Iranian plane crashes in Emirates
An Iranian plane crashed on Tuesday near an upscale neighbourhood as the Kish Air Fokker 50 prepared to land at Sharjah airport in the United Arab Emirates, killing 43 people aboard, Emirates officials said. Three survivors were being treated at a local hospital.
A crane picked through the charred wreckage, lifting chunks of the broken aircraft.
Only the tail and cockpit area of the plane were recognisable, with the rest too badly charred.
Earlier, rescue helicopters landed near the flaming, smoking wreckage while workers in white robes searched for survivors.
About 30 charred bodies were laid out in rows and covered with red blankets near the wreckage, on a road near an upper-class residential neighbourhood. The bodies were intact, but burned beyond recognition; one was of an infant, a girl.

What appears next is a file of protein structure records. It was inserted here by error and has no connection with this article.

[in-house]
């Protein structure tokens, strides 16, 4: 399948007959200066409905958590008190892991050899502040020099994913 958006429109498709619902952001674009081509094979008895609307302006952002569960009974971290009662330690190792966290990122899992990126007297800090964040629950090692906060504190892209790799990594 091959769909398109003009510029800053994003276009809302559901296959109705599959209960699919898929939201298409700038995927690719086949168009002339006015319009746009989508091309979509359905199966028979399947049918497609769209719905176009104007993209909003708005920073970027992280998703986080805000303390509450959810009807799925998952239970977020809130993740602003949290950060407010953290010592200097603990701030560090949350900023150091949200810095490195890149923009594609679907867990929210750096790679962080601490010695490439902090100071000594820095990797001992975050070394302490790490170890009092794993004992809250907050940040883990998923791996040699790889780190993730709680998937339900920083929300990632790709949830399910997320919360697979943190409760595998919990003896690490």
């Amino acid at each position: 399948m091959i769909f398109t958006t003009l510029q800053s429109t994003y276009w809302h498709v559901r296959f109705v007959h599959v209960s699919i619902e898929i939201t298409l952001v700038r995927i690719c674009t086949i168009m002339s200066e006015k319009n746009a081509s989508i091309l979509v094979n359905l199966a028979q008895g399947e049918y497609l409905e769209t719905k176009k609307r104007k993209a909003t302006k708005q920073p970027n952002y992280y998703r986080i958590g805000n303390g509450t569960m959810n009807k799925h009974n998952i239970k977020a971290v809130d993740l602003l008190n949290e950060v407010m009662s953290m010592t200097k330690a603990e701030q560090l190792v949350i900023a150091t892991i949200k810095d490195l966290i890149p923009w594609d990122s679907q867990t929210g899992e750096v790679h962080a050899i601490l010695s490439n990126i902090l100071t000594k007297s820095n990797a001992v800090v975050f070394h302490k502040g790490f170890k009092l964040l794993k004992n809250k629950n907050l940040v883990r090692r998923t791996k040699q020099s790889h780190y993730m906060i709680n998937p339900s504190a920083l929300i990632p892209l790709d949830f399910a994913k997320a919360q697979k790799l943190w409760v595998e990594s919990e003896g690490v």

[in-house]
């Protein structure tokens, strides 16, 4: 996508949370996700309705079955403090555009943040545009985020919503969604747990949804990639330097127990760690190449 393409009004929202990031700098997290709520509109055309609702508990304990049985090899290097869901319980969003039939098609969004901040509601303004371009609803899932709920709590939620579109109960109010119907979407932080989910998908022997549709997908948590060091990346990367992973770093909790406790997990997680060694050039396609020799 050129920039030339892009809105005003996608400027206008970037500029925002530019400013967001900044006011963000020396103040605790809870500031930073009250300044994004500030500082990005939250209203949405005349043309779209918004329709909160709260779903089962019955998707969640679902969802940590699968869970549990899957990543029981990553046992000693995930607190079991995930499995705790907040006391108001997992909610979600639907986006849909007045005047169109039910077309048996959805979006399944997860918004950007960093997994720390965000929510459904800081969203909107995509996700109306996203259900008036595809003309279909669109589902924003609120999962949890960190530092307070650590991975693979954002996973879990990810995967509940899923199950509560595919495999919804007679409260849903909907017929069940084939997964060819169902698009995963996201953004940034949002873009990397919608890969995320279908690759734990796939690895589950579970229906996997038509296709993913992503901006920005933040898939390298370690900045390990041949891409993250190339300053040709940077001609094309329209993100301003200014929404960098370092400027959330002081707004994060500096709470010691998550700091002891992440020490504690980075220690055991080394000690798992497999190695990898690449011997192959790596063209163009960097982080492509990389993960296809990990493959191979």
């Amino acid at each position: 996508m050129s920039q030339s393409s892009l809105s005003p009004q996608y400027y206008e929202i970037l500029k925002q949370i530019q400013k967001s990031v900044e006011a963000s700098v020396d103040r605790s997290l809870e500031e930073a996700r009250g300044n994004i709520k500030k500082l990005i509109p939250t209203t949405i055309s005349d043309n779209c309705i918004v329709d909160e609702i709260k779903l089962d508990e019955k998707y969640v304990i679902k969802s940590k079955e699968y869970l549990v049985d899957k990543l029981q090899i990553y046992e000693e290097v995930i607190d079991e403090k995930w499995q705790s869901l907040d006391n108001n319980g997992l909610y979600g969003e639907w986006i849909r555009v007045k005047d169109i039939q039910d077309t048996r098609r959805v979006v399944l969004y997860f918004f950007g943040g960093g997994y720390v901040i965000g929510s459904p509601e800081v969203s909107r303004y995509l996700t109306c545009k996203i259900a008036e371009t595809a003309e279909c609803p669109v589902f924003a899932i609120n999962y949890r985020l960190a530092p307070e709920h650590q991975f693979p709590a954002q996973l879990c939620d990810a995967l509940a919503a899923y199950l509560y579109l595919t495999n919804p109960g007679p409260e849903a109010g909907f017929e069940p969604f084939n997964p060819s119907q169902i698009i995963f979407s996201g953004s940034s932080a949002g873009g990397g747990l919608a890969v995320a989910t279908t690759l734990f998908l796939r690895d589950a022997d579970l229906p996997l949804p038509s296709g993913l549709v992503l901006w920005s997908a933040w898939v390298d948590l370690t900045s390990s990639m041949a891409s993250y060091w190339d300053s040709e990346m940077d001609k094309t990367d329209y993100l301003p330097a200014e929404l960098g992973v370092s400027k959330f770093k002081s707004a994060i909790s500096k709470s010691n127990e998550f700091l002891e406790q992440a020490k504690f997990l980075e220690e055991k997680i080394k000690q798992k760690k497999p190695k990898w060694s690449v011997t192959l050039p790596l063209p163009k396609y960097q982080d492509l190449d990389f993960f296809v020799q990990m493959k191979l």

The Kish Air Fokker 50 crashed at 11.40am local time in an open area about 3km from the airport, said Ghanem al-Hajiry, director general of Civil Aviation and the Sharjah Airport Authority. The plane crashed in an open area, about 200m from the nearest homes.
The cause of the crash was not yet known, al-Hajiry said.
However, an internet search based on the plane’s tail number indicated the Fokker 50 was 11 years old—far newer than most passenger planes in Iran’s ageing fleet—and was delivered to Kish Air in 2002.
Mohammed al-Ghaith, another senior Civil Aviation official, said that the pilots had not sent out an emergency call, which could indicate a malfunction or trouble on board. He said that two black boxes and a cockpit voice recorder had been found, and that an Iranian delegation was en route to take part in the investigation.